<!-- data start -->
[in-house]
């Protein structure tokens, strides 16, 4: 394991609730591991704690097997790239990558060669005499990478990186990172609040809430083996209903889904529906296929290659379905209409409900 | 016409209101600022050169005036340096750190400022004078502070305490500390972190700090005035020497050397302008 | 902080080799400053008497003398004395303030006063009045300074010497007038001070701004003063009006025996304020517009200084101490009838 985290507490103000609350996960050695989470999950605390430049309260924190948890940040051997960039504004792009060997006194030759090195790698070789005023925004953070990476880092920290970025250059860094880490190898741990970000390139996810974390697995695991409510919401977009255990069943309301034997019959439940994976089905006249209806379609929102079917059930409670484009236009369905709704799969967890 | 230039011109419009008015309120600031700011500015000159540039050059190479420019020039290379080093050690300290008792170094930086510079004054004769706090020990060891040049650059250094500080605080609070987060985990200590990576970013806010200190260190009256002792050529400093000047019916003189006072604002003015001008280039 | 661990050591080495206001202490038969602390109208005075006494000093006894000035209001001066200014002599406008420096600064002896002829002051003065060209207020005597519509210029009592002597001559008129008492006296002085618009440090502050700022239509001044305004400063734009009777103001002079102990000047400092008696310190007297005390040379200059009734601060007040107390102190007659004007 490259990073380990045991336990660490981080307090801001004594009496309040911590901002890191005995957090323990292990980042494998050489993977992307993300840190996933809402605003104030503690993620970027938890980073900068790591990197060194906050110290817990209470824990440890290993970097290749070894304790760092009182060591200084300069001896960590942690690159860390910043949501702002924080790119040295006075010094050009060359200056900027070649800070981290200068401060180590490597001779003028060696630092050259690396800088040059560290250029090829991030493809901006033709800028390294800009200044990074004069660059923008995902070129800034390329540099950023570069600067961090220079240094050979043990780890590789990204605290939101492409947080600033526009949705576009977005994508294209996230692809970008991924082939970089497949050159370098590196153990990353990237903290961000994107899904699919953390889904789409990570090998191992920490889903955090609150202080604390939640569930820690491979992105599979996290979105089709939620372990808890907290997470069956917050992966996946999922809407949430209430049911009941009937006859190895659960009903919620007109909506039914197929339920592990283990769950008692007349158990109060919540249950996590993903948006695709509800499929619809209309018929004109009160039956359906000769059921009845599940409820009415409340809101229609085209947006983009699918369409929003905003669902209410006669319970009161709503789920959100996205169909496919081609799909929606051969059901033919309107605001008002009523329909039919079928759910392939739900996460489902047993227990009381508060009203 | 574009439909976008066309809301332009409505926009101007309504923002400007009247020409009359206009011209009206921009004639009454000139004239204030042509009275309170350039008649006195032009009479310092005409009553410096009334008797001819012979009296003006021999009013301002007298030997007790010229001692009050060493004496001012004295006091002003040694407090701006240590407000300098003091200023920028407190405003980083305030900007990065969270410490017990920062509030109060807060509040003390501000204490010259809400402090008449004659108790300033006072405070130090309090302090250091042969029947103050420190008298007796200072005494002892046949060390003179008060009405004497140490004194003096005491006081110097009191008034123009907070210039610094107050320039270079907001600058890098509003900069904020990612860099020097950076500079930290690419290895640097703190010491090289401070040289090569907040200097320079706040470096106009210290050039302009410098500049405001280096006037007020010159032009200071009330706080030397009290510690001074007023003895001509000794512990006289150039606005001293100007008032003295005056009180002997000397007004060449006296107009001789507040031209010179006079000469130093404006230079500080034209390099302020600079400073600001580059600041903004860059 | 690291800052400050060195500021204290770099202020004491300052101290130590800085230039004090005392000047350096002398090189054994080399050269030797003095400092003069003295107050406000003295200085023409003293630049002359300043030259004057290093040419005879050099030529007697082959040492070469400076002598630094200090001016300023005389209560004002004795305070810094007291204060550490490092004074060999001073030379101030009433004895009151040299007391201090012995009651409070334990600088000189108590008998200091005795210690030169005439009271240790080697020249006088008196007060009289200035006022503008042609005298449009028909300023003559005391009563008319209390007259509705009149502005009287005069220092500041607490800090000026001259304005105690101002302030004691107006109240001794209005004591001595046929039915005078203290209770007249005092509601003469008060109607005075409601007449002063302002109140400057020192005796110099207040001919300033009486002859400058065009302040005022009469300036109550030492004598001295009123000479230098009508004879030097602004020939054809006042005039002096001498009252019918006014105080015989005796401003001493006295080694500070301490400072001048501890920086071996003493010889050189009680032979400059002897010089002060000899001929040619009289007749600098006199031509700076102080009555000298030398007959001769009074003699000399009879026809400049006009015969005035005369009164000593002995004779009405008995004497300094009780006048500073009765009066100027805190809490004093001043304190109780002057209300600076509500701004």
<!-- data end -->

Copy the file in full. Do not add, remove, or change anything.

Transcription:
[in-house]
């Protein structure tokens, strides 16, 4: 394991609730591991704690097997790239990558060669005499990478990186990172609040809430083996209903889904529906296929290659379905209409409900 | 016409209101600022050169005036340096750190400022004078502070305490500390972190700090005035020497050397302008 | 902080080799400053008497003398004395303030006063009045300074010497007038001070701004003063009006025996304020517009200084101490009838 985290507490103000609350996960050695989470999950605390430049309260924190948890940040051997960039504004792009060997006194030759090195790698070789005023925004953070990476880092920290970025250059860094880490190898741990970000390139996810974390697995695991409510919401977009255990069943309301034997019959439940994976089905006249209806379609929102079917059930409670484009236009369905709704799969967890 | 230039011109419009008015309120600031700011500015000159540039050059190479420019020039290379080093050690300290008792170094930086510079004054004769706090020990060891040049650059250094500080605080609070987060985990200590990576970013806010200190260190009256002792050529400093000047019916003189006072604002003015001008280039 | 661990050591080495206001202490038969602390109208005075006494000093006894000035209001001066200014002599406008420096600064002896002829002051003065060209207020005597519509210029009592002597001559008129008492006296002085618009440090502050700022239509001044305004400063734009009777103001002079102990000047400092008696310190007297005390040379200059009734601060007040107390102190007659004007 490259990073380990045991336990660490981080307090801001004594009496309040911590901002890191005995957090323990292990980042494998050489993977992307993300840190996933809402605003104030503690993620970027938890980073900068790591990197060194906050110290817990209470824990440890290993970097290749070894304790760092009182060591200084300069001896960590942690690159860390910043949501702002924080790119040295006075010094050009060359200056900027070649800070981290200068401060180590490597001779003028060696630092050259690396800088040059560290250029090829991030493809901006033709800028390294800009200044990074004069660059923008995902070129800034390329540099950023570069600067961090220079240094050979043990780890590789990204605290939101492409947080600033526009949705576009977005994508294209996230692809970008991924082939970089497949050159370098590196153990990353990237903290961000994107899904699919953390889904789409990570090998191992920490889903955090609150202080604390939640569930820690491979992105599979996290979105089709939620372990808890907290997470069956917050992966996946999922809407949430209430049911009941009937006859190895659960009903919620007109909506039914197929339920592990283990769950008692007349158990109060919540249950996590993903948006695709509800499929619809209309018929004109009160039956359906000769059921009845599940409820009415409340809101229609085209947006983009699918369409929003905003669902209410006669319970009161709503789920959100996205169909496919081609799909929606051969059901033919309107605001008002009523329909039919079928759910392939739900996460489902047993227990009381508060009203 | 574009439909976008066309809301332009409505926009101007309504923002400007009247020409009359206009011209009206921009004639009454000139004239204030042509009275309170350039008649006195032009009479310092005409009553410096009334008797001819012979009296003006021999009013301002007298030997007790010229001692009050060493004496001012004295006091002003040694407090701006240590407000300098003091200023920028407190405003980083305030900007990065969270410490017990920062509030109060807060509040003390501000204490010259809400402090008449004659108790300033006072405070130090309090302090250091042969029947103050420190008298007796200072005494002892046949060390003179008060009405004497140490004194003096005491006081110097009191008034123009907070210039610094107050320039270079907001600058890098509003900069904020990612860099020097950076500079930290690419290895640097703190010491090289401070040289090569907040200097320079706040470096106009210290050039302009410098500049405001280096006037007020010159032009200071009330706080030397009290510690001074007023003895001509000794512990006289150039606005001293100007008032003295005056009180002997000397007004060449006296107009001789507040031209010179006079000469130093404006230079500080034209390099302020600079400073600001580059600041903004860059 | 690291800052400050060195500021204290770099202020004491300052101290130590800085230039004090005392000047350096002398090189054994080399050269030797003095400092003069003295107050406000003295200085023409003293630049002359300043030259004057290093040419005879050099030529007697082959040492070469400076002598630094200090001016300023005389209560004002004795305070810094007291204060550490490092004074060999001073030379101030009433004895009151040299007391201090012995009651409070334990600088000189108590008998200091005795210690030169005439009271240790080697020249006088008196007060009289200035006022503008042609005298449009028909300023003559005391009563008319209390007259509705009149502005009287005069220092500041607490800090000026001259304005105690101002302030004691107006109240001794209005004591001595046929039915005078203290209770007249005092509601003469008060109607005075409601007449002063302002109140400057020192005796110099207040001919300033009486002859400058065009302040005022009469300036109550030492004598001295009123000479230098009508004879030097602004020939054809006042005039002096001498009252019918006014105080015989005796401003001493006295080694500070301490400072001048501890920086071996003493010889050189009680032979400059002897010089002060000899001929040619009289007749600098006199031509700076102080009555000298030398007959001769009074003699000399009879026809400049006009015969005035005369009164000593002995004779009405008995004497300094009780006048500073009765009066100027805190809490004093001043304190109780002057209300600076509500701004």